Shamis Al Dhaheri – Group Managing Director, Ali & Sons, Abu Dhabi
Shamis Al Dhaheri of Ali & Sons explains the group’s evolution over time, the reasons for shifting from supply-side to service-side, and how to navigate what is a competitive and turbulent market.
Could you please start by introducing Ali & Sons and how the group has evolved over time since its initial establishment in 1979?
My father established Ali and Sons 37 years ago. We started out as a small family business orientated firmly towards the oil and gas sector that, even back then, constituted the mainstay of the local economy. Having diversified the business incrementally over time, we now generate revenues of around 2.3 billion Dirhams (626 million USD) per annum and possess an overall workforce of 5,000 blue and white-collar personnel. The hallmark of our success has been a close attentiveness to ‘business continuity’ and ‘well-structured, sustainable growth.’ This is what perhaps differentiates us from the Kamikaze-style spirit of some of our competitors.
The decision to start off in the oil and gas industry made a lot of sense given that hydrocarbons constitute the UAE’s and especially Abu Dhabi’s major source of income. We were keen to embed Ali and Sons within the national economy so that we could be an active contributor to the nation’s wealth and development. We were seeking a win-win scenario in which our own success would simultaneously deliver benefits to our country.
Today we’ve very well diversified and the Ali and Sons group covers a broad range of industries from automotive to property to retail, but the oil and gas sector continues to be important to us, contributing around 20 percent of our overall bottom line.
What is the scope of your capabilities and market offering to the oil and gas sector?
We actually cover a great many bases across the oil and gas value chain from medium upstream to downstream. At the outset, we focused on the trading-side by collaborating with international manufacturers to assist them in introducing their technologies to the UAE and in developing local market share. For the past 15 or so years, however, we have been shifting much more to service provision. Rather than delivering technologies in raw form to the end users we’re focusing on adding value and the provision of customized turnkey solutions and fit-for-purpose engineered projects.
Currently our priority is to develop more of a foothold in the drilling services domain and specifically on what is happening down-hole rather than above ground as that is the area holding most potential for real-value addition and where we see ourselves as delivering a unique contribution.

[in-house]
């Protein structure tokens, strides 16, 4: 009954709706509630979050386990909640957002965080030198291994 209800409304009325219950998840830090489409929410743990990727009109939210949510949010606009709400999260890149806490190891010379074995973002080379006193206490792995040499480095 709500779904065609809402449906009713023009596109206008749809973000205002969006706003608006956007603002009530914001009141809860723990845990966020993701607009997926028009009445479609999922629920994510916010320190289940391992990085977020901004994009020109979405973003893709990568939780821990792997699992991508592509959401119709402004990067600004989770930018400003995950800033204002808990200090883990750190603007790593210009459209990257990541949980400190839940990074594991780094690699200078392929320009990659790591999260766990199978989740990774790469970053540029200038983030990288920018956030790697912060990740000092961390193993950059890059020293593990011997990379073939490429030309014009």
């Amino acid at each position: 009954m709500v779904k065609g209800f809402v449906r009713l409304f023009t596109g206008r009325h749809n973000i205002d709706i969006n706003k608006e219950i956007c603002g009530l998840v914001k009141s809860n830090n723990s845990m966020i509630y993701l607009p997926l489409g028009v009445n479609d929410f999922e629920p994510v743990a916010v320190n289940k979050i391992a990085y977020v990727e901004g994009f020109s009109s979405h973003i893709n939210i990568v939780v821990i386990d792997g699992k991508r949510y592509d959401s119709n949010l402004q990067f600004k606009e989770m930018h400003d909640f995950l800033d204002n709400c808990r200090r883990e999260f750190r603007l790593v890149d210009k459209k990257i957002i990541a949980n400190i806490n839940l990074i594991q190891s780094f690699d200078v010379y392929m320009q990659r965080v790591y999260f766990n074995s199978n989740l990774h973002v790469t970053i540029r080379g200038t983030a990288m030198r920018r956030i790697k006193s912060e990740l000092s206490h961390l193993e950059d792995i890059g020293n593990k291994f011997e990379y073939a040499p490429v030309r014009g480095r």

Tell us more about Ali and Sons’ strategic shift from supply-side to service-side and the rationale behind this decision…
This is, I think, a typical trajectory for many firms. When you set out with a new business you tend to minimize your risks and keep to the simple end of the spectrum, but over time you start acquiring specialized knowledge that you then want to leverage. Over time, we have managed to situate ourselves closer to our customers and to better understand their challenges to the point where we now see ourselves very much as collaborators with and partners to our clients. We are able to use our collective brainpower and accumulated experiences to deliver considerable savings to our clients and to come up with innovative solutions specifically tailor-made to the challenges that they are encountering. This is highly appreciated especially in the current climate of cost savings where actors across the oil and gas spectrum need to operate more efficiently and achieve more with less.
The returns to be made from trading oil and gas technology are always going to be limited. There’s only so much revenue that can be made from buying and resale because the margins are slim. Naturally as our company has grown the overheads have increased and there has been a strategic need for us to divert our attention to those areas where the margins are much more attractive. That essentially means gravitating towards areas where we can come up with smart ideas and pioneer innovative approaches that will deliver high impact for our clients. When we benchmark our competitors, it is clear that most of those that have been experiencing exponential growth have weighted their emphasis on service provision rather than trading. Our strategy is to follow suit.